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Don't risk an overdose



Keep track of meds when your child is sick

With the recent overdose of Dennis Quaid's infant twins at a California hospital, the topic of children's medication dosage is top of mind for many parents. However, the risk of overdose exists in a place many consider a safe haven from medical disaster: the home.

Every year, children are brought to the emergency room or poison control is contacted after a possible medication overdose. According to the Mayo Clinic, the thing that makes Acetaminophen (Tylenol) dangerous, especially for children, is that the difference between a "dose" and a fatal "overdose" is small.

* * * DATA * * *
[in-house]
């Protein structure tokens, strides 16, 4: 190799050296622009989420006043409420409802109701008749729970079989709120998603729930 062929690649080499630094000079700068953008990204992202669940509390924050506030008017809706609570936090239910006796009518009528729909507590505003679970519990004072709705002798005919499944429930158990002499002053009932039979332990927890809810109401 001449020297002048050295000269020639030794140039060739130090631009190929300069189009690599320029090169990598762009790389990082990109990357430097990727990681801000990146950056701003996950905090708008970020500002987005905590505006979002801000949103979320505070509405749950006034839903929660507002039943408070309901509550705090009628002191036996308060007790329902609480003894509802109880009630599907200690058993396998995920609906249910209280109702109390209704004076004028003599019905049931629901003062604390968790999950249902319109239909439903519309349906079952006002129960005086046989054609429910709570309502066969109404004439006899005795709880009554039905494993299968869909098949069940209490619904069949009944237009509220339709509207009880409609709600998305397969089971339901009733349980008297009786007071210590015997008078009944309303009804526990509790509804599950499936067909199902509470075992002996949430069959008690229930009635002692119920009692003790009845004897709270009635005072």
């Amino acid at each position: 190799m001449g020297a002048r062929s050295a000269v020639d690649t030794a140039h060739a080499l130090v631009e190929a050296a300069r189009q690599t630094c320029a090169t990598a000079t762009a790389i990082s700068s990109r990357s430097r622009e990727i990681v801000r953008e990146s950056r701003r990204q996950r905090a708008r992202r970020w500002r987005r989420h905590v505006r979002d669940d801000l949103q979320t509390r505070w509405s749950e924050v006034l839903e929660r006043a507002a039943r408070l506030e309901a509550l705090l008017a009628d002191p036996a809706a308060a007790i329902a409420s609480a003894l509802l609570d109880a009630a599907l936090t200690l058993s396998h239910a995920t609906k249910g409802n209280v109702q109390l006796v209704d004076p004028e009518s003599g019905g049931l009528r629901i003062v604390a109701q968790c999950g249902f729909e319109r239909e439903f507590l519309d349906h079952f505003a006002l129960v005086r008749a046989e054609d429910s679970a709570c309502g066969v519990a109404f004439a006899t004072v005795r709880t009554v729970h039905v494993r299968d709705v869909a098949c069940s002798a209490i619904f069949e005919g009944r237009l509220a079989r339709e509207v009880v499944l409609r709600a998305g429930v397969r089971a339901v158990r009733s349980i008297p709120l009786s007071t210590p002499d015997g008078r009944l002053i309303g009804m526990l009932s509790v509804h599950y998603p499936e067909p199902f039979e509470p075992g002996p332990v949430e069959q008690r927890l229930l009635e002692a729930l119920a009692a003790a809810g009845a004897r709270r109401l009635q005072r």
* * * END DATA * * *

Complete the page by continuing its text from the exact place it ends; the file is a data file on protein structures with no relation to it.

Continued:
"When a child gets sick things can often get hectic - parents become exhausted, hurried and can often lose track of the dosage. This often leads to second guessing yourself and possible double dosage," says mother of two Jenny Lee and creator of Dose Keeper, a portable log for medicine dosages.

Lee offers the following tips to help parents maintain their children's safety:

  • Make sure you are giving your child the recommended dosage of the correct medicine. If you have more than one child, the mix-up between infant Tylenol and children's Tylenol can be deadly.
  • Keep all medicines well out of reach of children and in child-proof bottles. If you drop a pill, make sure you retrieve it.
  • Children's overdose can occur with vitamins as well. Just because one vitamin is good, it doesn't mean three is better.
  • Use droppers appropriately and as directed. A teaspoon full is not the same as a dropper full.
  • Just because you don't see results right away does not mean the medicine is not working and another dosage is required. Follow all instructions and record your dosages.

For more information on the Dose Keeper, visit www.dosekeeper.com.
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